Healthcare Authority is a good idea, but odds are stacked against it - Albuquerque Journal

Healthcare Authority is a good idea, but odds are stacked against it

I’ve read with interest Gov. Michelle Lujan Grisham’s plans to establish a New Mexico Healthcare Authority to “consolidate services in one agency and move the state closer to universal health care.” I am, of course, supportive of this endeavor, and I wish Mr. Pat Allen from Oregon, our new secretary of Health, good luck; but, it may be worth reviewing the history of the idea for New Mexico.

In 2007, then-Gov. Bill Richardson established a task force to investigate different possible health-care delivery structures ranging from single payer options to pure market-oriented ones. Mathematica, a national accounting firm, was contracted to cost out the various proposals for our consideration. The task force was composed of 28 members selected from across the health care “stakeholders” spectrum. As president of the New Mexico Medical Society, I was appointed to the task force. Lt. Gov. Diane Denish was chair. Gov. Richardson was considered a presidential contender at the time, and health care was a hot topic in that election cycle. Interestingly, we also studied Oregon’s initiative on developing a health-care authority.

Nothing came of the task force work, but for the last meeting, Lt. Gov. Denish asked five members of the committee to offer specific recommendations about health care to the administration going forward. My recommendation, endorsed by the task force, was to establish a New Mexico Healthcare Authority. The idea behind the recommendation was that, irrespective of what delivery system structure was chosen, the primary problem in New Mexico’s health system from the state’s perspective was, and still is, the diffuse, decentralized, opaque nature of how we spend our money. No oversight and unmanaged redundancy. Mathematica estimated that the cost of N.M. health care in 2008 was about $6 billion, and the potential savings from consolidating with a cost oversight agency could be perhaps as high as 20%.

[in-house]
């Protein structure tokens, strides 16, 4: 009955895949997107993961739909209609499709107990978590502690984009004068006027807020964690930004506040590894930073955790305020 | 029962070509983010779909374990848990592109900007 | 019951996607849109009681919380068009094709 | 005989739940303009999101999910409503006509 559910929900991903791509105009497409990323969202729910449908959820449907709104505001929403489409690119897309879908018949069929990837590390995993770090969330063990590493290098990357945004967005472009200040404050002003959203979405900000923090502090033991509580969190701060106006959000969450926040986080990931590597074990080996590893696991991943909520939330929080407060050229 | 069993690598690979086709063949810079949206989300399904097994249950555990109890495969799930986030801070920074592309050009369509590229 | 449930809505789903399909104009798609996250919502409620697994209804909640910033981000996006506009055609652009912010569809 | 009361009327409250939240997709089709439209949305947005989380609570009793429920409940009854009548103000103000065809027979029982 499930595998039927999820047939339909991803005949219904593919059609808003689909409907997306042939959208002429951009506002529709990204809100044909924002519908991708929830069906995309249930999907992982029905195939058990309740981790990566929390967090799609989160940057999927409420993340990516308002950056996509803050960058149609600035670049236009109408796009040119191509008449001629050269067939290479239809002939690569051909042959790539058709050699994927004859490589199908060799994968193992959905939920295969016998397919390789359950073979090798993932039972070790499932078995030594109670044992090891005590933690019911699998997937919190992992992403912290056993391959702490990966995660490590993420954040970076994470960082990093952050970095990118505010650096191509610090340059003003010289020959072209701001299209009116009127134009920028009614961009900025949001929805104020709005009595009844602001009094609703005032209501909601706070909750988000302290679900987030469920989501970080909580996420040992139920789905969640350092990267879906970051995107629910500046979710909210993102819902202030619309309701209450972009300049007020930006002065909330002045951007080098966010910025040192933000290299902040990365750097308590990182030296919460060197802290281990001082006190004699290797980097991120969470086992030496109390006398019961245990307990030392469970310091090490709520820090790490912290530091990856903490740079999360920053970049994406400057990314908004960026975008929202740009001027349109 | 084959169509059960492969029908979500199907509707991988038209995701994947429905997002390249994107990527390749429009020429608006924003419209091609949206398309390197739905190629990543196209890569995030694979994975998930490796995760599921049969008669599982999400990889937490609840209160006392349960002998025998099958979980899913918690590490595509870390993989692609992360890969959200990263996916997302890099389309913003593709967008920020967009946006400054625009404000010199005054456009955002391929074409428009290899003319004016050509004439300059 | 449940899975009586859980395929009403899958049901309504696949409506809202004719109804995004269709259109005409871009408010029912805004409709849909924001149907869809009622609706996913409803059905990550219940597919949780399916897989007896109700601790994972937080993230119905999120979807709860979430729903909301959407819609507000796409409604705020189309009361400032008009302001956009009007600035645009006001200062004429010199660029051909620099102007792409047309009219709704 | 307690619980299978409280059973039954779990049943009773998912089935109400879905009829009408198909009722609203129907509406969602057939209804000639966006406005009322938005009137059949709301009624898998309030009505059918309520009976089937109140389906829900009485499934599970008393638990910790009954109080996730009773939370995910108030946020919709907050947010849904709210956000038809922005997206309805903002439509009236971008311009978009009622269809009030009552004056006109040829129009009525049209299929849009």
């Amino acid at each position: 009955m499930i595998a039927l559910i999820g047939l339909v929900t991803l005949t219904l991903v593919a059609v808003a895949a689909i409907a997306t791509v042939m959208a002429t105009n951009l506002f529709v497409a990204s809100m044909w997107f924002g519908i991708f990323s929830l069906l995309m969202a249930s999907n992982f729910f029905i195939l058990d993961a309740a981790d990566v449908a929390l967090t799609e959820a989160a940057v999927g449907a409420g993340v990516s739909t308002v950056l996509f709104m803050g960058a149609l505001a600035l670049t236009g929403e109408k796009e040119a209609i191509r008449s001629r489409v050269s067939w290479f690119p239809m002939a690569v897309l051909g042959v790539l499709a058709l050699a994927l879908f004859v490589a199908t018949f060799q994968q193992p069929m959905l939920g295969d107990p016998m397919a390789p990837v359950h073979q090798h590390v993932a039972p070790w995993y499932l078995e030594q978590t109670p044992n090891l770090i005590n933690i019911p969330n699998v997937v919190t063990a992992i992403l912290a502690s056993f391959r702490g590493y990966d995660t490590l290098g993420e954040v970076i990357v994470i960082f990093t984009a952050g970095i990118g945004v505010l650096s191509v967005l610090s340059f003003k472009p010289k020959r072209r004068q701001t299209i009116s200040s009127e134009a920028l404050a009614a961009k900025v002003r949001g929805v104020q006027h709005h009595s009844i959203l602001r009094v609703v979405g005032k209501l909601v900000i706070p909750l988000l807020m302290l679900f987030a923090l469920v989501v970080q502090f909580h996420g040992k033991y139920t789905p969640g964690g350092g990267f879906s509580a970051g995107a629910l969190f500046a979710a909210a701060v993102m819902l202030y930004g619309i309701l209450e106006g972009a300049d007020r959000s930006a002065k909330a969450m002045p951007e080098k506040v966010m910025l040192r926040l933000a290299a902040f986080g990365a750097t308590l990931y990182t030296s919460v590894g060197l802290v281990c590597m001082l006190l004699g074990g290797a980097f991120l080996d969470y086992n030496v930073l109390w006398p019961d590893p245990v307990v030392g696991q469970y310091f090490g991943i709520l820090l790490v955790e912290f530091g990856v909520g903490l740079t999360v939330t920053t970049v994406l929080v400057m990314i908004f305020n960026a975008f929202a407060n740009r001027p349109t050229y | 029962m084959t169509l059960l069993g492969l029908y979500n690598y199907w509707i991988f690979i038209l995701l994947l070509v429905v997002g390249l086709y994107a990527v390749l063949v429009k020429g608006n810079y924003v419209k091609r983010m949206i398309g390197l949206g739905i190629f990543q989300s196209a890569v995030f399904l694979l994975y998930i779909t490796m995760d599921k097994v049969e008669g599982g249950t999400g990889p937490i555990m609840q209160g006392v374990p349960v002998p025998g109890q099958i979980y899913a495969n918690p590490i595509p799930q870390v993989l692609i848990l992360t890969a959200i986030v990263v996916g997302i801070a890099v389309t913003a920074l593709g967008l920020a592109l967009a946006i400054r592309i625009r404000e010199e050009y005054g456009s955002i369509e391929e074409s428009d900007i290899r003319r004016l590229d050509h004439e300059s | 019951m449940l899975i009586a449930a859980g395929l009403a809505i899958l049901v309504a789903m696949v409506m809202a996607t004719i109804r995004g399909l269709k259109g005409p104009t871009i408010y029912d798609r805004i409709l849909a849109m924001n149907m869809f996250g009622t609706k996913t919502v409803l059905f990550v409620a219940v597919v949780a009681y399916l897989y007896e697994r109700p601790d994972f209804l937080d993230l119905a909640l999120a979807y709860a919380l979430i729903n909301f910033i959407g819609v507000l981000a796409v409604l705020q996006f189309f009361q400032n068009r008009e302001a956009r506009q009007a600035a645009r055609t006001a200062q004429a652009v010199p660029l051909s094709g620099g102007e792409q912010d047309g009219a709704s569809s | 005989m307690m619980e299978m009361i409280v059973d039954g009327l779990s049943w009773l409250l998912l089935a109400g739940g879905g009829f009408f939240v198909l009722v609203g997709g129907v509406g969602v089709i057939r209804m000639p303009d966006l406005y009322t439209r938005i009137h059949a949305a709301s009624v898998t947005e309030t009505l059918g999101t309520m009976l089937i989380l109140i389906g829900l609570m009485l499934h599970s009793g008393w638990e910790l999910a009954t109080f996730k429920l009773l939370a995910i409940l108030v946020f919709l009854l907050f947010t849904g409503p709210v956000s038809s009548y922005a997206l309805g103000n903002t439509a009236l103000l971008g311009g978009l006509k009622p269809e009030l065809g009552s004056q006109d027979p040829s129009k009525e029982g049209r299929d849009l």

So, let the games begin! To start, the administration couldn’t agree on whether the authority should be called an “authority” because that had a specific definition. Then there was the politics of deciding who should be on the governing board of such an “authority.” The original intent was that it should operate as an independent agent, but the governor wanted it to be under the executive branch, and the Legislature wanted to be in control of it. And, then there was Medicaid. Should that be included? Although I was now “immediate past president” of the Medical Society, trying to retain consensus on the idea of an authority among physicians was difficult, and various elements, like physician independent practitioner associations, frankly opposed the oversight. Along with other agencies like PERA, they didn’t want any interference with their ability to do their own contracting. Of course, standing in the wings were the hospital association, the various health plans, the pharmaceutical industry and the medical technology sector, for which cost oversight is anathema, and much gets swept under the rug of their “proprietary interest.” Notice the absence of the one true “stakeholder,” the average New Mexican, the patient.

At some point, a bill was drafted and brought forth by Rep. Danice Picreaux, and supported by then-Rep. Mimi Stewart. It actually made it through a House floor vote, and passed overwhelmingly. But It was then assigned to three Senate committees. People familiar with the legislative process will recognize that that assignation was a signal that the “powers that be”, i.e. “the fourth floor,” didn’t want the bill to advance, so it would “die” in committee. And it did. As Jefferson Davis said of the Confederacy, “It died of a theory.”

Some 15 years later, the healthcare authority is still a good idea. What distinguishes the American health care project — and I say “project” because it is not a “system” — is the lack of an overall oversight process on cost and spending. You know, follow the money. The readers should do their own research on the subject; but, really, all you have to do is try to decipher your health plan bill, or find out how much a hip replacement will cost, or ask about why health plan formularies vary so much, or why drugs that cost $20 10 years ago are now $200, to see the lack of transparency. Or, what about the recent squabble between United Health and Lovelace? One can only imagine how such an oversight process, acting to protect patient interests, could mediate such things. So, I say again, a Healthcare Authority is a good idea. Again.

Jim Tryon, M.D., is a past president of the New Mexico Medical Society and a guest lecturer at the University of New Mexico School of Medicine on “American Healthcare Structure: Why is it so contentious?”

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